Predicting In Vivo Payloads Delivery using a Blood-brain Tumor-barrier in a Dish

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Le Joncour , V , Karaman , S & Laakkonen , P M 2019 , ' Predicting In Vivo Payloads Delivery using a Blood-brain Tumor-barrier in a Dish ' , Journal of Visualized Experiments , no. 146 , 59384 .

Title: Predicting In Vivo Payloads Delivery using a Blood-brain Tumor-barrier in a Dish
Author: Le Joncour, Vadim; Karaman, Sinem; Laakkonen, Pirjo Maarit
Contributor organization: CAN-PRO - Translational Cancer Medicine Program
Research Programs Unit
Laboratory Animal Centre
Pirjo Maarit Laakkonen / Principal Investigator
Helsinki Institute of Life Science HiLIFE
Date: 2019-04-16
Language: eng
Number of pages: 12
Belongs to series: Journal of Visualized Experiments
ISSN: 1940-087X
Abstract: Highly selective by nature, the blood-brain barrier (BBB) is essential for the brain homeostasis in physiological conditions. However, in the context of brain tumors, the molecular selectivity of BBB also shields the neoplastic cells by blocking the delivery of peripherally administered chemotherapies. The development of novel drugs (including nanoparticles) targeting malignant brain tumors ideally requires the use of preclinical animal models to study the drug’s transcytosis and antitumor efficacy. In order to comply with the 3R principle (refine, reduce, and replace) to reduce the number of laboratory animals in experimental setup and perform the high-throughput screening of a large library of antitumor agents, we developed a reproducible in vitro human and murine mimic of the blood-brain tumor-barrier (BBTB) using three-layered cultures of endothelial cells, astrocytes, and patient-derived glioblastoma spheres. For higher scalability and reproducibility, commercial cell lines or immortalized cells have been used in tailored conditions to allow the formation of a barrier resembling the actual BBB. Here we describe a protocol to obtain a BBTB mimic by culturing endothelial cells in contact with astrocytes at specific cell densities on inserts. This BBTB mimic can be used, for instance, for the quantification and confocal imaging of the nanoparticle passage through the endothelial and astrocytic barriers, in addition to the evaluation of the tumor cell targeting within the same assay. Moreover, we show that the obtained data can be used to predict the behavior of nanoparticles in preclinical animal models. In a broader perspective, this in vitro model could be adapted to other neurodegenerative diseases for the determination of the passage of new therapeutic molecules through the BBB and/or be supplemented with brain organoids to directly evaluate the efficacy of drugs.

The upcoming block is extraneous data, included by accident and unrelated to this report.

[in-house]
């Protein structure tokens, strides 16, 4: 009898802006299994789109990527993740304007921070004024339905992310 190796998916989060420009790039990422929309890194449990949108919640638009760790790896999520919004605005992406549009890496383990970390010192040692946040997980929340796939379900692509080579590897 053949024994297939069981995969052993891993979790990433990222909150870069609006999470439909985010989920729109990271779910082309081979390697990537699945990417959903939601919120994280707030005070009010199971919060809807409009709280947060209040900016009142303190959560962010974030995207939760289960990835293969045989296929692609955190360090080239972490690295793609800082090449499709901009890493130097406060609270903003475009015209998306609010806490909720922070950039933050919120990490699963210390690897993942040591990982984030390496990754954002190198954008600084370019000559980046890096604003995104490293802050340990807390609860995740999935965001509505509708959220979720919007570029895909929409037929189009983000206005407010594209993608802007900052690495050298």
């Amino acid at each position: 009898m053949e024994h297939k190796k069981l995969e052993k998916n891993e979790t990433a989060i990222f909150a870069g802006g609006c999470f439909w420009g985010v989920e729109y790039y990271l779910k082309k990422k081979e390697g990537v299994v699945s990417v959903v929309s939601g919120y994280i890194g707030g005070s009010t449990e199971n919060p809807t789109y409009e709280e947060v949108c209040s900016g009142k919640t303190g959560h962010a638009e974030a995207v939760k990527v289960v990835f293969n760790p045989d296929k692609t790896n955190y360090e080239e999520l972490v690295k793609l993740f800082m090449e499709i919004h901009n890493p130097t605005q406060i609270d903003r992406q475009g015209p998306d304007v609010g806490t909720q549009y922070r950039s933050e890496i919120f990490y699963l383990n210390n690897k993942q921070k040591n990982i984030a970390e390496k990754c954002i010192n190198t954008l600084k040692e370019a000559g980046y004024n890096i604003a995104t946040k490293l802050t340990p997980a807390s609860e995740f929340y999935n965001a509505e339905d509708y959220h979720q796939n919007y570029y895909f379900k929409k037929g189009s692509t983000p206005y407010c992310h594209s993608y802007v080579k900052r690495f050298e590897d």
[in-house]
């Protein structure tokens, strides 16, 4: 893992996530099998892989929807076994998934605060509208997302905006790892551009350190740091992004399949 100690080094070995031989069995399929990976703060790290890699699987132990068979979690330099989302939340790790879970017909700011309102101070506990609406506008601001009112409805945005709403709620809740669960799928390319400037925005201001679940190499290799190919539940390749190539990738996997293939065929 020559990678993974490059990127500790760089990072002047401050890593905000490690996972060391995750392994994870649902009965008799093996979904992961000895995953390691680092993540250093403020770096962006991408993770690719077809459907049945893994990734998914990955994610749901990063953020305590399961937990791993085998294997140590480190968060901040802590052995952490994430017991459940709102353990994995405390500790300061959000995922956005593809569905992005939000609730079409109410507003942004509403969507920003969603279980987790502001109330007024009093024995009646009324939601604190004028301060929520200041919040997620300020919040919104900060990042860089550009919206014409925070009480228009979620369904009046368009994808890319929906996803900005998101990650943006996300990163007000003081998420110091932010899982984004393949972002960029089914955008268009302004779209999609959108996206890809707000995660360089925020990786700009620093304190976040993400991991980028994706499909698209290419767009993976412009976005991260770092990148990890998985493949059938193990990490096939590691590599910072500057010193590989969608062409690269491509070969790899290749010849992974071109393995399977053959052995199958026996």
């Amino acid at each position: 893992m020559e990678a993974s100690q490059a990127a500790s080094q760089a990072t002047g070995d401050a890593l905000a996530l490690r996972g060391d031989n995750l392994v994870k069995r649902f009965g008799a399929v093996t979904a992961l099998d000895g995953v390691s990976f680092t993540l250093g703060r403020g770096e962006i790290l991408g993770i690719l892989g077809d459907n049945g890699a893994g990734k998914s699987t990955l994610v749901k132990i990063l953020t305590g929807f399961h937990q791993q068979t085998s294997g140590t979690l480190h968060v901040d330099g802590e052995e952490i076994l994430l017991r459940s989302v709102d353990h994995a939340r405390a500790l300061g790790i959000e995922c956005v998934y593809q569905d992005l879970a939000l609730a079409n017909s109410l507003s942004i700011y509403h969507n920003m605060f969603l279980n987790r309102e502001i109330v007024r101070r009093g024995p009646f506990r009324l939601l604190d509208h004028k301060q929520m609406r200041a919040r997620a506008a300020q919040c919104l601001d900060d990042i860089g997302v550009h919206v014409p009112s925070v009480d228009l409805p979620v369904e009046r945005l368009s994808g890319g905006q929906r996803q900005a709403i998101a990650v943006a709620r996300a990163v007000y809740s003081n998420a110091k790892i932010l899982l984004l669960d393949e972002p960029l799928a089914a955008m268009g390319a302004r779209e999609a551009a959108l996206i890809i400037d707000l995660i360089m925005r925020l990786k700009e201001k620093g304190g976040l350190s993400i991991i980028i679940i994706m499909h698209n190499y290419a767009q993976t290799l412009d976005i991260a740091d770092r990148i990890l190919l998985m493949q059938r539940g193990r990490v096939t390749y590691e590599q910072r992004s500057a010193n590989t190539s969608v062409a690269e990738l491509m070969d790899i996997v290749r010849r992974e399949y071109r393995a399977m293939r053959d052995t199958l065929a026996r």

Blood-brain tumor-barrier
Cancer Research
CooP peptide
Issue 146
endothelial cell differentiation
endothelial permeability
in vivo imaging
intercellular transport
tumor targeting
3111 Biomedicine
Peer reviewed: Yes
Rights: cc_by_nc_nd
Usage restriction: openAccess
Self-archived version: publishedVersion

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